Coloring is one of favorite children activities. Kids like it because it is fun. Parents like it because it calms down their young ones calm down for at least few minutes. Teachers like it because it promotes discipline. Sounds like everybody wins, right?
Some people don’t approve coloring books and they even try to expel them from kindergartens and schools. Why? Coloring pages can limit inborn creativity and sometimes cause serious frustrations. This belief is especially popular among academics.
So who is right and who is wrong?
(intro image credit: mycoloringland.com)
Benefits of coloring
1. It is fun!
Through coloring children explore different media, learn to recognize objects, their relations and the use the of right colors in playful way.
Their hands are busy, coloring can be done alone or in groups and can be for instance nice way to brother-sister or parent-kid bonding. Thanks to coloring sheets kids enjoy good looking pictures before they are actually able to make them.
2. It teaches discipline!
One of basic requirements of coloring pages is staying with colors inside the lines. This way children learn to control and stay focused. They are also encouraged to finish what they started.
3. It has health benefits too!
Coloring improves eye-hand coordination and fine motor skills in general. Thanks to coloring kids forget the momentary problems and relieve stress. This works for adults too, so coloring is more and more used in different therapies.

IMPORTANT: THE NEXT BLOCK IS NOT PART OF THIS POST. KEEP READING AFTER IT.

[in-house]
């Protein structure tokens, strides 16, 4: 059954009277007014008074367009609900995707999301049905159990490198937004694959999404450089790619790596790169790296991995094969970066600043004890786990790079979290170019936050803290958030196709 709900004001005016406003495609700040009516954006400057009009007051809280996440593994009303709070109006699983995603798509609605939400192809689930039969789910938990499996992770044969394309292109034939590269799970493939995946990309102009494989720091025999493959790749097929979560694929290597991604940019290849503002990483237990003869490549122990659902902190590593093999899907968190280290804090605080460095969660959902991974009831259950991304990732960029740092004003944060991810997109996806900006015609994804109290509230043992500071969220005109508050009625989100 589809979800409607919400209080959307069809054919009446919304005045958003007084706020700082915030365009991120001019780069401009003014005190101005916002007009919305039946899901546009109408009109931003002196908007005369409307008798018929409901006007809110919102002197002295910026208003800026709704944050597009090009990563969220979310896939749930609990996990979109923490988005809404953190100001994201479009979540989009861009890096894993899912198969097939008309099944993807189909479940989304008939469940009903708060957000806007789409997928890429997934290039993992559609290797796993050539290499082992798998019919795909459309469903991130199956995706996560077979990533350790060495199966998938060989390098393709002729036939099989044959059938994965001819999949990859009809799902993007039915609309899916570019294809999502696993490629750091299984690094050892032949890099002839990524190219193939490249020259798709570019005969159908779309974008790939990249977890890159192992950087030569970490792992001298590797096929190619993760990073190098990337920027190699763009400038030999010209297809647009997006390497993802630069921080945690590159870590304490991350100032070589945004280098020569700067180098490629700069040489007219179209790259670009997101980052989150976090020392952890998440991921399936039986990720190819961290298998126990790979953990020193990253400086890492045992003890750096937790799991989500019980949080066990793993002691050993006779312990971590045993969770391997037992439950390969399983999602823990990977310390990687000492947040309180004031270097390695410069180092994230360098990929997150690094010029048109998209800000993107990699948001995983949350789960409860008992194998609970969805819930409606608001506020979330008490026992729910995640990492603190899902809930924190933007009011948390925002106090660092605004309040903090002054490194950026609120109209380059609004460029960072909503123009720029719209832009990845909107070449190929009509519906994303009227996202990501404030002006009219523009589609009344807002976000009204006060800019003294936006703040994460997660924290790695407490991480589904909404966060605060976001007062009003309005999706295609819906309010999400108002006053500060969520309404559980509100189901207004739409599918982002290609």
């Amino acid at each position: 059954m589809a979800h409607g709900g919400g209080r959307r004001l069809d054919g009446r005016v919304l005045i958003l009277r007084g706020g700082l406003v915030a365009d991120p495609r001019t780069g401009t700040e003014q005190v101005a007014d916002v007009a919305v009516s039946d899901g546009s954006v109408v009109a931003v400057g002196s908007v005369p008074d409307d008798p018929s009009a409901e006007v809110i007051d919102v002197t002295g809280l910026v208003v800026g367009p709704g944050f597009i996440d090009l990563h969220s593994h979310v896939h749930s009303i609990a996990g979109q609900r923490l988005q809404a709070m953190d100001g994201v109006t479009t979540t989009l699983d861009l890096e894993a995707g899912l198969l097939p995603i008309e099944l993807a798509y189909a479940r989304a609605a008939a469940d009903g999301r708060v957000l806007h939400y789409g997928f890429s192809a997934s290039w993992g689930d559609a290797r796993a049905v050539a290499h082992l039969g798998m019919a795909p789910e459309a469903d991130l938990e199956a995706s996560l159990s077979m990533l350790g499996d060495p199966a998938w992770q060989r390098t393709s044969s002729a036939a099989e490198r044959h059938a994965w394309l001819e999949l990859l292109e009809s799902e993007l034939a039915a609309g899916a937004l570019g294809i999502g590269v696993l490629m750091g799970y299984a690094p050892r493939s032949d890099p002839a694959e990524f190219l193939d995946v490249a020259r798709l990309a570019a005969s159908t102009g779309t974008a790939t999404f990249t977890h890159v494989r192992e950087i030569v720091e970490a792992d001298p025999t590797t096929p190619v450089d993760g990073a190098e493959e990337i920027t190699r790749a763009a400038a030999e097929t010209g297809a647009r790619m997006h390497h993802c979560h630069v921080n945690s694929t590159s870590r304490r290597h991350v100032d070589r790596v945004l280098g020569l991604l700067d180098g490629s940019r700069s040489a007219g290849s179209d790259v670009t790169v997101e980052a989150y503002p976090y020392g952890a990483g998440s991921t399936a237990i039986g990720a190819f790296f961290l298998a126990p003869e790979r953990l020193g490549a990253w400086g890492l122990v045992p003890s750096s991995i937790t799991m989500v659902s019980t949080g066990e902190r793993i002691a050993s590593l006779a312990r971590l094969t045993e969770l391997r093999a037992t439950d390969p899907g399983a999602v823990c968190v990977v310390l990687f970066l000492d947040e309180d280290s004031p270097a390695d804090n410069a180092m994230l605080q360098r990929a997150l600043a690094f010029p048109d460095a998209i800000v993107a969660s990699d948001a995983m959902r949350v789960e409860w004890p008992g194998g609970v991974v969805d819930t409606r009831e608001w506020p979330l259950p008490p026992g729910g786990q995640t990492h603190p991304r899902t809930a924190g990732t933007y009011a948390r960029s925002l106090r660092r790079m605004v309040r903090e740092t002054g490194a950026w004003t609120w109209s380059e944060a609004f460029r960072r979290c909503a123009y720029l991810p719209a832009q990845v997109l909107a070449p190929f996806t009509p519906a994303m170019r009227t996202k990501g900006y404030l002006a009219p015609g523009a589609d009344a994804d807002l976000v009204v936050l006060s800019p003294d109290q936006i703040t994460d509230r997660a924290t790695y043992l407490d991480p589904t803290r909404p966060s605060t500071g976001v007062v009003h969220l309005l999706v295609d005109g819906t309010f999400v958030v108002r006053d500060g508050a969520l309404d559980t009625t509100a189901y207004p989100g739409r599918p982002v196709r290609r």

What about the cons?
Without doubt drawing inside the already existing lines impose certain limitations and can suppress the thinking out of the box ability. Several researchers suggested this kind of drawings doesn’t offer equal emotional relief as drawing on totally blank sheet of paper.
It can be also frustrating because kids soon realize their drawing abilities are inferior to drawings made by professionals.
But to be honest we must add this believe is largely based on works by Viktor Lowenfeld and his students. Lowenfeld was huge authority in the field of art education for children and his works about the artistic stages are still the foundation for observation of mental and emotional growth at kids.
Unfortunately his conclusions about coloring pages are built on wrong assumptions and supported with wrongly designed experiments (mixing anecdotal cases with scientific research, without control groups, lacking double-blind experiments etc.)
I will not go into details because they are all available on-line, so you can make your own conclusion, but I would like to provide my thoughts:
Coloring pages can be important part of children educational and artistic development in many different areas, just like picture books with quality illustrations. Their tremendous value lies especially in ability to present ‘serious’ things in fun, playful way. They are definitely useful in certain therapies for kids and grown-ups.
It is our (parents, teachers, therapists) responsibility to evaluate the impact of coloring pages and use them in proper ‘doses’. As everything else they are not perfect and they never intended to be. So use them but use them with a pinch of salt.
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